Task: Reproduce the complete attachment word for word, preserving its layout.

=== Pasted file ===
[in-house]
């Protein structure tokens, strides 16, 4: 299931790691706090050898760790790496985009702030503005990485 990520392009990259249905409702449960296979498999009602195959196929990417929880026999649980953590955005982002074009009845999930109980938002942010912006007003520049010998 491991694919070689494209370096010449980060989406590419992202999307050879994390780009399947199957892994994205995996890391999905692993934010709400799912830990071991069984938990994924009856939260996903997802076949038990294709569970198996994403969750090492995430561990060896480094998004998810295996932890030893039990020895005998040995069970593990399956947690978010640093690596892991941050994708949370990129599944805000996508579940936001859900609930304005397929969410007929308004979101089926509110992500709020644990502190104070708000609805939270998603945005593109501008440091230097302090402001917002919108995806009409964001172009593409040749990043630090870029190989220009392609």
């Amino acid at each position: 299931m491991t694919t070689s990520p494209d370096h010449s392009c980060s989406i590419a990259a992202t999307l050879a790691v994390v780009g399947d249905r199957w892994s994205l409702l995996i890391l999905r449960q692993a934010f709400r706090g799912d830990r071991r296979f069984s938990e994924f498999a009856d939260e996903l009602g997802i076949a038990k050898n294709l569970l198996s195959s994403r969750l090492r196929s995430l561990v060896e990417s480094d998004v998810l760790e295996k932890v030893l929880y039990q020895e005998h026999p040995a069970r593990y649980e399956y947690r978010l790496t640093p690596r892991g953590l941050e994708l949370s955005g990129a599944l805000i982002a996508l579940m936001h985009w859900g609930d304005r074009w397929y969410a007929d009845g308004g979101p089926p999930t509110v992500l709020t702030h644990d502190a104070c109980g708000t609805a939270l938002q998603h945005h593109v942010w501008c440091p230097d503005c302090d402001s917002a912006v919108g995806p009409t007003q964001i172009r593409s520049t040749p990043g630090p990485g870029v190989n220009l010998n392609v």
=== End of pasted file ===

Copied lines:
[in-house]
């Protein structure tokens, strides 16, 4: 299931790691706090050898760790790496985009702030503005990485 990520392009990259249905409702449960296979498999009602195959196929990417929880026999649980953590955005982002074009009845999930109980938002942010912006007003520049010998 491991694919070689494209370096010449980060989406590419992202999307050879994390780009399947199957892994994205995996890391999905692993934010709400799912830990071991069984938990994924009856939260996903997802076949038990294709569970198996994403969750090492995430561990060896480094998004998810295996932890030893039990020895005998040995069970593990399956947690978010640093690596892991941050994708949370990129599944805000996508579940936001859900609930304005397929969410007929308004979101089926509110992500709020644990502190104070708000609805939270998603945005593109501008440091230097302090402001917002919108995806009409964001172009593409040749990043630090870029190989220009392609």
């Amino acid at each position: 299931m491991t694919t070689s990520p494209d370096h010449s392009c980060s989406i590419a990259a992202t999307l050879a790691v994390v780009g399947d249905r199957w892994s994205l409702l995996i890391l999905r449960q692993a934010f709400r706090g799912d830990r071991r296979f069984s938990e994924f498999a009856d939260e996903l009602g997802i076949a038990k050898n294709l569970l198996s195959s994403r969750l090492r196929s995430l561990v060896e990417s480094d998004v998810l760790e295996k932890v030893l929880y039990q020895e005998h026999p040995a069970r593990y649980e399956y947690r978010l790496t640093p690596r892991g953590l941050e994708l949370s955005g990129a599944l805000i982002a996508l579940m936001h985009w859900g609930d304005r074009w397929y969410a007929d009845g308004g979101p089926p999930t509110v992500l709020t702030h644990d502190a104070c109980g708000t609805a939270l938002q998603h945005h593109v942010w501008c440091p230097d503005c302090d402001s917002a912006v919108g995806p009409t007003q964001i172009r593409s520049t040749p990043g630090p990485g870029v190989n220009l010998n392609v």